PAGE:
Wed | Sep 30, 2020

Holness trumpets world-class broadband for growth spurt

Published:Wednesday | September 16, 2020 | 12:15 AMPaul Clarke/Gleaner Writer
Prime Minister Andrew Holness addresses parliamentarians shortly after they were sworn in at the Jamaica Conference Centre on Tuesday.
Prime Minister Andrew Holness addresses parliamentarians shortly after they were sworn in at the Jamaica Conference Centre on Tuesday.

Prime Minister Andrew Holness laid out a list of “nation-building” investment strategies, including a world-class broadband system that he says will create the space needed for Jamaica to return to economic growth.

Holness was speaking for the first time in the new parliamentary term after his Jamaica Labour Party was issued with a new mandate after a September 3 election victory over the Dr Peter Phillips-led People’s National Party (PNP).

Parliament was convened at the Jamaica Conference Centre to facilitate all 63 members of parliament and senators for the opening of the new parliamentary term.

It was the second time since 2011, when work was undertaken to remove asbestos from the roofing at Gordon House, that a parliamentary sitting was housed elsewhere.

NO SURPRISE

Holness’ planned upgrade of the nation’s Internet broadband comes as no surprise. The two major service providers, Flow and Digicel, have come in for biting criticism for patchy service delivered to hundreds of thousands of customers, with dropped calls and unstable Internet.

The onset of COVID-19 cases on the island has necessitated virtual classes, which may remain the only option when schools reopen next month because of lingering concerns over coronavirus infections. Many rural households, in particular, have no access to the Internet, while poor Jamaicans are less likely to have tablets or laptops.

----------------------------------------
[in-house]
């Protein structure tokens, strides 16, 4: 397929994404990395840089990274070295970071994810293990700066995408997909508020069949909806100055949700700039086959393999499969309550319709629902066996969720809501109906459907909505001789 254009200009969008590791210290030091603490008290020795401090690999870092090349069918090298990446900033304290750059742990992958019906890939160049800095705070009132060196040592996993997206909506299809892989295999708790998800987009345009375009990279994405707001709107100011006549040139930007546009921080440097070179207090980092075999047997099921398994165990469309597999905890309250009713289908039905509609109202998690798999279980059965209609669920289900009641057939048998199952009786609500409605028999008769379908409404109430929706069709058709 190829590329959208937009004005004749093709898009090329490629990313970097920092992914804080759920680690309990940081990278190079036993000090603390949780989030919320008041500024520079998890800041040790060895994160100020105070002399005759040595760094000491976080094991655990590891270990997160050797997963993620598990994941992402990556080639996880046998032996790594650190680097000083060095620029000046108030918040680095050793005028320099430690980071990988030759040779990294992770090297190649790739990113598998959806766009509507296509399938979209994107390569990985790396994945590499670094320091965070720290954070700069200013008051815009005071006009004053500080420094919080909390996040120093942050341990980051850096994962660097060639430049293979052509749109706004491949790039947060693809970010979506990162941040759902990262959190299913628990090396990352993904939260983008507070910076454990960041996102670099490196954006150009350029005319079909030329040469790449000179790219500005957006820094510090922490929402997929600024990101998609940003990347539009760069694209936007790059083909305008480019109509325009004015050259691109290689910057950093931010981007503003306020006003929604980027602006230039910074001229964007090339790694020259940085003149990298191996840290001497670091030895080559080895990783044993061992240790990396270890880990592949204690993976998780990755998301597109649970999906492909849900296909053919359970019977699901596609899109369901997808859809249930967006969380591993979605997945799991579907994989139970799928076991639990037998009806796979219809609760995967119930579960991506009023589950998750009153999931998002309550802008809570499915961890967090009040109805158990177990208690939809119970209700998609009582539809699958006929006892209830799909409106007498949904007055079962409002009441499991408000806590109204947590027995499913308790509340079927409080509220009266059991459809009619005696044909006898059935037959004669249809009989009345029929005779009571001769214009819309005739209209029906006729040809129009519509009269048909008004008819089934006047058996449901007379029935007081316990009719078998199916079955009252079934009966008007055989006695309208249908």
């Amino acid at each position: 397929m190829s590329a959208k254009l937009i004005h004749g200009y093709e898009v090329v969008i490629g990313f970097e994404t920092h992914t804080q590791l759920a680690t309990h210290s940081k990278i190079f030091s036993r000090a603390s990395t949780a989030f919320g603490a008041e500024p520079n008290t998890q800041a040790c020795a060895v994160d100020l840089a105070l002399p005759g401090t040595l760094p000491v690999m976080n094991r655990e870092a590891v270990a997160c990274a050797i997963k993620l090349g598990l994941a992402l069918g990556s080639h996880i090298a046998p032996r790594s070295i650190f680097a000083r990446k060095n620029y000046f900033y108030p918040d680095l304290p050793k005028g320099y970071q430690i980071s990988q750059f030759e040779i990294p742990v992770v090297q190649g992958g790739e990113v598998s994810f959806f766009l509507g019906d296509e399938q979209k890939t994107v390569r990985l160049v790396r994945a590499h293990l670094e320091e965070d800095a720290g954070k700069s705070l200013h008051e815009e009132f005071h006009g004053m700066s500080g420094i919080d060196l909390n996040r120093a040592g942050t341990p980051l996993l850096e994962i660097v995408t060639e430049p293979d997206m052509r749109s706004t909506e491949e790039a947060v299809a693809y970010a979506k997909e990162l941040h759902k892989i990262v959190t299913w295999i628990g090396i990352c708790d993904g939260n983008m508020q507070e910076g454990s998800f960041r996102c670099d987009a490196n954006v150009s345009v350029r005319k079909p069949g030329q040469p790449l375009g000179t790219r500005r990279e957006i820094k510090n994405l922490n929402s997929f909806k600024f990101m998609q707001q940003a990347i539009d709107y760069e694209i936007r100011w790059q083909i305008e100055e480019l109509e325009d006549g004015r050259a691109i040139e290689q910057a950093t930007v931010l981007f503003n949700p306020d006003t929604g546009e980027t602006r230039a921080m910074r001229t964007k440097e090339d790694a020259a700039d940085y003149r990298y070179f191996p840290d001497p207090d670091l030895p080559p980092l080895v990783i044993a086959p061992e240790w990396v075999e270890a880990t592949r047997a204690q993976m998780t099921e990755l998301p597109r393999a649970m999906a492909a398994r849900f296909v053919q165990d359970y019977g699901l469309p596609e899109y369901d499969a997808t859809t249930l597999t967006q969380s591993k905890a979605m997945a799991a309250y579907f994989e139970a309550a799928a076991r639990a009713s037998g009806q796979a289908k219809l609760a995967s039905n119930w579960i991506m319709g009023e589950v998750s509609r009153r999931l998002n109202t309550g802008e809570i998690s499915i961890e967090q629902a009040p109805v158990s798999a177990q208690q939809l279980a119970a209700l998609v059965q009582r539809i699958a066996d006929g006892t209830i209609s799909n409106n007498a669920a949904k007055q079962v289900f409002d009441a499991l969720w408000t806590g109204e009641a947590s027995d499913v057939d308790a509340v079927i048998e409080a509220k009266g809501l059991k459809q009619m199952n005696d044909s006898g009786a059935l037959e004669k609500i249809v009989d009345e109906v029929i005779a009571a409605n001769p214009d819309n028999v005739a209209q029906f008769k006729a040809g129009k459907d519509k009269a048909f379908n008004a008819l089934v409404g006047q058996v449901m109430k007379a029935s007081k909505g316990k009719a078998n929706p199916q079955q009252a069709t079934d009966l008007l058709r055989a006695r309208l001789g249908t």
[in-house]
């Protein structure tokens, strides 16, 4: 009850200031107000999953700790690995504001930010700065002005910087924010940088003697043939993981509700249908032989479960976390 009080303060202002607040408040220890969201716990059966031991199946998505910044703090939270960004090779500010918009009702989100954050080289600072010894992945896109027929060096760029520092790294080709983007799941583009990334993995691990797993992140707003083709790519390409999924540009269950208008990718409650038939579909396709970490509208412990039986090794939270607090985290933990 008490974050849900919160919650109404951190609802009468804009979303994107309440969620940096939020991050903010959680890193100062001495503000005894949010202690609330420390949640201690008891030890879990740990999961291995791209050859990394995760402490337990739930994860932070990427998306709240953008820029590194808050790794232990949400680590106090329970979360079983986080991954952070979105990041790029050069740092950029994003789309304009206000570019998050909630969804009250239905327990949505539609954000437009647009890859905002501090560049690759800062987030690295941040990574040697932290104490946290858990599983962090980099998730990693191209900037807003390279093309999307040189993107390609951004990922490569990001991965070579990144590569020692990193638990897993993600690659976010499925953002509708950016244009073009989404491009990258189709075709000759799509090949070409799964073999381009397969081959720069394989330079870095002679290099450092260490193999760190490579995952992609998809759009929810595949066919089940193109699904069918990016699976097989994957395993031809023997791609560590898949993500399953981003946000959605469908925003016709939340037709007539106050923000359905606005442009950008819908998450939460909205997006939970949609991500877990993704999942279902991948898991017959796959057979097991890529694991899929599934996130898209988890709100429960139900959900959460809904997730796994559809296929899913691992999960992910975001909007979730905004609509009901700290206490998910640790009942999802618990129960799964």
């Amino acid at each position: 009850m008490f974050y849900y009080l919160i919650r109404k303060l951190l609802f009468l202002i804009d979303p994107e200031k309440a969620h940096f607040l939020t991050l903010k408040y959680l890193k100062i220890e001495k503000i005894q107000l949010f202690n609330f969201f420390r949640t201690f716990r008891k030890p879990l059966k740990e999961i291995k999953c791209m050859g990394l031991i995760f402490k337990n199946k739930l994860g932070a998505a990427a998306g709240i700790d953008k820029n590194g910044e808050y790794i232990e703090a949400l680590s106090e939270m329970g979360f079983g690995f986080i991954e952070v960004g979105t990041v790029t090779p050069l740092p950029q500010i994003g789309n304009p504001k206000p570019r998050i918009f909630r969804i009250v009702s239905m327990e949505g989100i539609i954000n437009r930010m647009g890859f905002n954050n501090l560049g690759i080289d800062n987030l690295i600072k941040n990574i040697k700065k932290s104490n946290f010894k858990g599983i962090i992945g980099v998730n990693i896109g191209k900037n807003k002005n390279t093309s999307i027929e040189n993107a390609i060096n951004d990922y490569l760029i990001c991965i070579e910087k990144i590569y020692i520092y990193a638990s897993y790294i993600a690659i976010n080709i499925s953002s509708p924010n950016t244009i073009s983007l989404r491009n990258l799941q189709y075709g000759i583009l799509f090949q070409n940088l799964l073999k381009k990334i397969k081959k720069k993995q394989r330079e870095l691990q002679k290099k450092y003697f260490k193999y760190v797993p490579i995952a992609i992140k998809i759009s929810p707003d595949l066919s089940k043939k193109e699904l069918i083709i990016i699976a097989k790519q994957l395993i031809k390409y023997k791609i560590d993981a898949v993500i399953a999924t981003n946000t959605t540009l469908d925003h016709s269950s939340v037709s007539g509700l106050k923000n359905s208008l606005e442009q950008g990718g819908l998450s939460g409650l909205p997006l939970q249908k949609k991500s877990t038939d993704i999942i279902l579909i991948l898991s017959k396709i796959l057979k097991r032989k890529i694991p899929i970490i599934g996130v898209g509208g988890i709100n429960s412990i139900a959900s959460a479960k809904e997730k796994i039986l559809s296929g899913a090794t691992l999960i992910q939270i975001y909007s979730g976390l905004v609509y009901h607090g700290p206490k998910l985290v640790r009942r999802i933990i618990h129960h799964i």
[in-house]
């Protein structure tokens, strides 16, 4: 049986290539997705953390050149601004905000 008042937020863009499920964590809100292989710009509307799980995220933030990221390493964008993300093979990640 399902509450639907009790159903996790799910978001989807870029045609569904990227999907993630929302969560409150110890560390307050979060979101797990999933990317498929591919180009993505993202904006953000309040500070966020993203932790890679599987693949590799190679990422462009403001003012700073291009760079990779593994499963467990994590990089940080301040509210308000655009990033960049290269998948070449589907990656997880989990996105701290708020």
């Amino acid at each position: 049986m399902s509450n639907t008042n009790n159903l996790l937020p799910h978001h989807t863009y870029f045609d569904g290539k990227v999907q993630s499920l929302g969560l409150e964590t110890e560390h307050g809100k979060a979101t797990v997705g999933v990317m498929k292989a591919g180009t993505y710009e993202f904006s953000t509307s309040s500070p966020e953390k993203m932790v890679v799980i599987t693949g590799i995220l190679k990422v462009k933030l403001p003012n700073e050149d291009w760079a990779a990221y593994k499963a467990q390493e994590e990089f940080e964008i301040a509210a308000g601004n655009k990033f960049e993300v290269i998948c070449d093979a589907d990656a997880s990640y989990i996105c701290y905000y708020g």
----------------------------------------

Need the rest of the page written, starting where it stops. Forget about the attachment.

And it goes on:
Holness said the new administration will be emphasising the development of human resources to fill out the foundation of new industries in Jamaica for coding and artificial intelligence for the expansion of knowledge services.

“We have the basis already with the BPOs, but we can do much more,” he said of the business process outsourcing industry which employs more than 40,000 people.

“We must provide the skills that we need and the Government will make decisive investments in that area. And to support that, the Government is also looking on ensuring that we have the physical highway to it, in the sense of the broadband support.”

The prime minister said that sourcing investments to carry out the massive upgrade should not be as difficult as may be perceived.

“We will put in place the backbone of a national broadband network that will provide the superhighway on which all the skills, artificial intelligence, coding, all of that can be done right here in Jamaica if we put in our world-class broadband network,” said Holness.

The list of areas targeted under the administration’s nation-building strategy also includes major investment in housing, the development of six STEM schools, reform of the National Insurance Scheme, and the ratification of the controversial National Identification System legislation.